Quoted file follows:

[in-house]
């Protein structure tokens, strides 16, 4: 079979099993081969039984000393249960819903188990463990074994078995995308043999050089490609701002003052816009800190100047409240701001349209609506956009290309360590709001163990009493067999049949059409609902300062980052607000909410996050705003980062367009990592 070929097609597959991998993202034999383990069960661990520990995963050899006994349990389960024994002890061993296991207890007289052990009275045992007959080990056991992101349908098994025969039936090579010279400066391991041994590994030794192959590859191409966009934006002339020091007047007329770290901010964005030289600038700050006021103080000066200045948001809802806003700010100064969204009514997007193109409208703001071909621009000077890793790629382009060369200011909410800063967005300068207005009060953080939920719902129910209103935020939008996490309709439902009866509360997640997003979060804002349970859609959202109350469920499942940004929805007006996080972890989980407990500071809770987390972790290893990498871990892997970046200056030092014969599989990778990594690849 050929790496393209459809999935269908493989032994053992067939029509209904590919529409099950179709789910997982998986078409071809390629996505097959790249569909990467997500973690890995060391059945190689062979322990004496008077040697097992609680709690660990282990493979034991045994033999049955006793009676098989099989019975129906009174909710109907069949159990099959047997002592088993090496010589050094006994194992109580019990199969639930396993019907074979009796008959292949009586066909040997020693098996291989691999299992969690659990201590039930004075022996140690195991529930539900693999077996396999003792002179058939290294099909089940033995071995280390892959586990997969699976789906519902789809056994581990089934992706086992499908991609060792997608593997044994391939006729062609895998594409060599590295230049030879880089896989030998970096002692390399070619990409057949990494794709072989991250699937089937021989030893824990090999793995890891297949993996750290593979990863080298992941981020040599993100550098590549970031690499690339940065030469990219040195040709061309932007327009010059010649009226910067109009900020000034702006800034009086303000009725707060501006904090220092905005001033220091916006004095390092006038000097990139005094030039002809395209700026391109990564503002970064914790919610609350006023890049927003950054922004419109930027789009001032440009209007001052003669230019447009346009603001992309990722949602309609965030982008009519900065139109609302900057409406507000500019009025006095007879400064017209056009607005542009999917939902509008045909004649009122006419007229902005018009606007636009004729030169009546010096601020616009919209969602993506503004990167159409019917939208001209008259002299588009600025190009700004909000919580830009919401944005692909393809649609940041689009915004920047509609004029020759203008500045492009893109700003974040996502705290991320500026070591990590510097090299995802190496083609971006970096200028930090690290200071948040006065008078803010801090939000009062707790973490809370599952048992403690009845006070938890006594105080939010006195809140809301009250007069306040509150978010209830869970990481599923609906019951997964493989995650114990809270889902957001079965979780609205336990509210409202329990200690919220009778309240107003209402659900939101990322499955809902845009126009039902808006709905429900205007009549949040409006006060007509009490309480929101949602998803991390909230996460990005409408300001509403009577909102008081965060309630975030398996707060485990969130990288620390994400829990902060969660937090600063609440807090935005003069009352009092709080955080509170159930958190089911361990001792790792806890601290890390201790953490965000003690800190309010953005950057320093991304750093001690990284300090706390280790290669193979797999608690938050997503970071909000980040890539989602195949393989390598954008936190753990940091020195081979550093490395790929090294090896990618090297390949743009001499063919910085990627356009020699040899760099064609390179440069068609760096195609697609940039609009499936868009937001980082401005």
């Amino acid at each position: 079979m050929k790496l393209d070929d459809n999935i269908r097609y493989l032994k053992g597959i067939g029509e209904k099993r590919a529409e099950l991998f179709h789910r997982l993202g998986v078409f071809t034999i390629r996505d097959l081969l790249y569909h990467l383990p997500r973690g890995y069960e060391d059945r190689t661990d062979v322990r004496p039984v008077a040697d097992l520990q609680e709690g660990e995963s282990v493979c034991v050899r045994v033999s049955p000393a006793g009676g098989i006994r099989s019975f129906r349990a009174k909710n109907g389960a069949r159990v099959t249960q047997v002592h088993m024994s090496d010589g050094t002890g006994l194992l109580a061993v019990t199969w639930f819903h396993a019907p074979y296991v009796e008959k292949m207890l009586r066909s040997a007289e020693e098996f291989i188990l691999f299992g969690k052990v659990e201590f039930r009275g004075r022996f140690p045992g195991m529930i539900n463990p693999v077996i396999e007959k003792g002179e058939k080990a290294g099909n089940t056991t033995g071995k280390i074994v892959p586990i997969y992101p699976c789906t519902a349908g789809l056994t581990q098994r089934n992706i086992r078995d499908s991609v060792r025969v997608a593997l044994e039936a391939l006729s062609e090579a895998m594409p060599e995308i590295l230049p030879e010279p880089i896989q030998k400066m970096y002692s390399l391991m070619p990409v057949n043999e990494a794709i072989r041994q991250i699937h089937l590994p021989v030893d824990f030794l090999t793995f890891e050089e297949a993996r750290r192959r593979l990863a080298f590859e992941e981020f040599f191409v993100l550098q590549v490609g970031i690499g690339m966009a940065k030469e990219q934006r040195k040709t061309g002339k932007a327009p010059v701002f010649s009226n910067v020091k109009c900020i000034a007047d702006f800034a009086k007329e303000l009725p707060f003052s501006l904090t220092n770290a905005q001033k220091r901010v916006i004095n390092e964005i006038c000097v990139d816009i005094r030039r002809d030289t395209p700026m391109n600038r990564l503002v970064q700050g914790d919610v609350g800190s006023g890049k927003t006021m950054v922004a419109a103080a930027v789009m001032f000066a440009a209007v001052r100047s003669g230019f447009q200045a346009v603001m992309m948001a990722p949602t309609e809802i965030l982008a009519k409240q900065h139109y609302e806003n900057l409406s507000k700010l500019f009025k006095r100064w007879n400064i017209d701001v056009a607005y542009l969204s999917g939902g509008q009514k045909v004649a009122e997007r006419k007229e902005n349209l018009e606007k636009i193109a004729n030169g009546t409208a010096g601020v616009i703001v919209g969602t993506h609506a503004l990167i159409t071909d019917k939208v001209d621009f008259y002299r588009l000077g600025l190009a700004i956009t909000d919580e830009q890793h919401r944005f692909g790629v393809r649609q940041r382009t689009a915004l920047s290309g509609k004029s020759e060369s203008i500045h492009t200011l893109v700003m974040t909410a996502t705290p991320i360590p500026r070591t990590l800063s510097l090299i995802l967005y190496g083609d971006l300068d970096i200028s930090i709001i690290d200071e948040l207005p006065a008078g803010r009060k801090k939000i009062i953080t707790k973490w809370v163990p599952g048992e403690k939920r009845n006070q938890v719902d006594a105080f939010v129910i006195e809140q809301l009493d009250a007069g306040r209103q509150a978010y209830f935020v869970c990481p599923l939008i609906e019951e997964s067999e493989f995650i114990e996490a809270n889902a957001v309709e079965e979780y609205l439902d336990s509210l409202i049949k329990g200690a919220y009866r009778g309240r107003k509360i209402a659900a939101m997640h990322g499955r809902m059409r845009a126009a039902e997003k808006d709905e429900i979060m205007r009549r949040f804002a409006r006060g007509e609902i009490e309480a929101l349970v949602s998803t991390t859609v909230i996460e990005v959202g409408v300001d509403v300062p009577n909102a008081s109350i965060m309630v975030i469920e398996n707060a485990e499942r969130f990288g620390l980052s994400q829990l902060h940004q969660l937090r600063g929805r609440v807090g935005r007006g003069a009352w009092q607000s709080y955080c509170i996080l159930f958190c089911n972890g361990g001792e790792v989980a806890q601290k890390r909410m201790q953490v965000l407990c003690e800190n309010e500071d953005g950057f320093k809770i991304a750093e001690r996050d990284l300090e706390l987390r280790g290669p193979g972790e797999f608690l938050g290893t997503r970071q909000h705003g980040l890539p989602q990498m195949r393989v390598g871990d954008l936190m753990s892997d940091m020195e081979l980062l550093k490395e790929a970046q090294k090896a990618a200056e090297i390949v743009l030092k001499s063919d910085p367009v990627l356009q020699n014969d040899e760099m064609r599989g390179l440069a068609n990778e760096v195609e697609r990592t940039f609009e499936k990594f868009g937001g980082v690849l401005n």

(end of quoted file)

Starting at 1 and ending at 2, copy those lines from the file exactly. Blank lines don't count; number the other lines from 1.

[in-house]
């Protein structure tokens, strides 16, 4: 079979099993081969039984000393249960819903188990463990074994078995995308043999050089490609701002003052816009800190100047409240701001349209609506956009290309360590709001163990009493067999049949059409609902300062980052607000909410996050705003980062367009990592 070929097609597959991998993202034999383990069960661990520990995963050899006994349990389960024994002890061993296991207890007289052990009275045992007959080990056991992101349908098994025969039936090579010279400066391991041994590994030794192959590859191409966009934006002339020091007047007329770290901010964005030289600038700050006021103080000066200045948001809802806003700010100064969204009514997007193109409208703001071909621009000077890793790629382009060369200011909410800063967005300068207005009060953080939920719902129910209103935020939008996490309709439902009866509360997640997003979060804002349970859609959202109350469920499942940004929805007006996080972890989980407990500071809770987390972790290893990498871990892997970046200056030092014969599989990778990594690849 050929790496393209459809999935269908493989032994053992067939029509209904590919529409099950179709789910997982998986078409071809390629996505097959790249569909990467997500973690890995060391059945190689062979322990004496008077040697097992609680709690660990282990493979034991045994033999049955006793009676098989099989019975129906009174909710109907069949159990099959047997002592088993090496010589050094006994194992109580019990199969639930396993019907074979009796008959292949009586066909040997020693098996291989691999299992969690659990201590039930004075022996140690195991529930539900693999077996396999003792002179058939290294099909089940033995071995280390892959586990997969699976789906519902789809056994581990089934992706086992499908991609060792997608593997044994391939006729062609895998594409060599590295230049030879880089896989030998970096002692390399070619990409057949990494794709072989991250699937089937021989030893824990090999793995890891297949993996750290593979990863080298992941981020040599993100550098590549970031690499690339940065030469990219040195040709061309932007327009010059010649009226910067109009900020000034702006800034009086303000009725707060501006904090220092905005001033220091916006004095390092006038000097990139005094030039002809395209700026391109990564503002970064914790919610609350006023890049927003950054922004419109930027789009001032440009209007001052003669230019447009346009603001992309990722949602309609965030982008009519900065139109609302900057409406507000500019009025006095007879400064017209056009607005542009999917939902509008045909004649009122006419007229902005018009606007636009004729030169009546010096601020616009919209969602993506503004990167159409019917939208001209008259002299588009600025190009700004909000919580830009919401944005692909393809649609940041689009915004920047509609004029020759203008500045492009893109700003974040996502705290991320500026070591990590510097090299995802190496083609971006970096200028930090690290200071948040006065008078803010801090939000009062707790973490809370599952048992403690009845006070938890006594105080939010006195809140809301009250007069306040509150978010209830869970990481599923609906019951997964493989995650114990809270889902957001079965979780609205336990509210409202329990200690919220009778309240107003209402659900939101990322499955809902845009126009039902808006709905429900205007009549949040409006006060007509009490309480929101949602998803991390909230996460990005409408300001509403009577909102008081965060309630975030398996707060485990969130990288620390994400829990902060969660937090600063609440807090935005003069009352009092709080955080509170159930958190089911361990001792790792806890601290890390201790953490965000003690800190309010953005950057320093991304750093001690990284300090706390280790290669193979797999608690938050997503970071909000980040890539989602195949393989390598954008936190753990940091020195081979550093490395790929090294090896990618090297390949743009001499063919910085990627356009020699040899760099064609390179440069068609760096195609697609940039609009499936868009937001980082401005």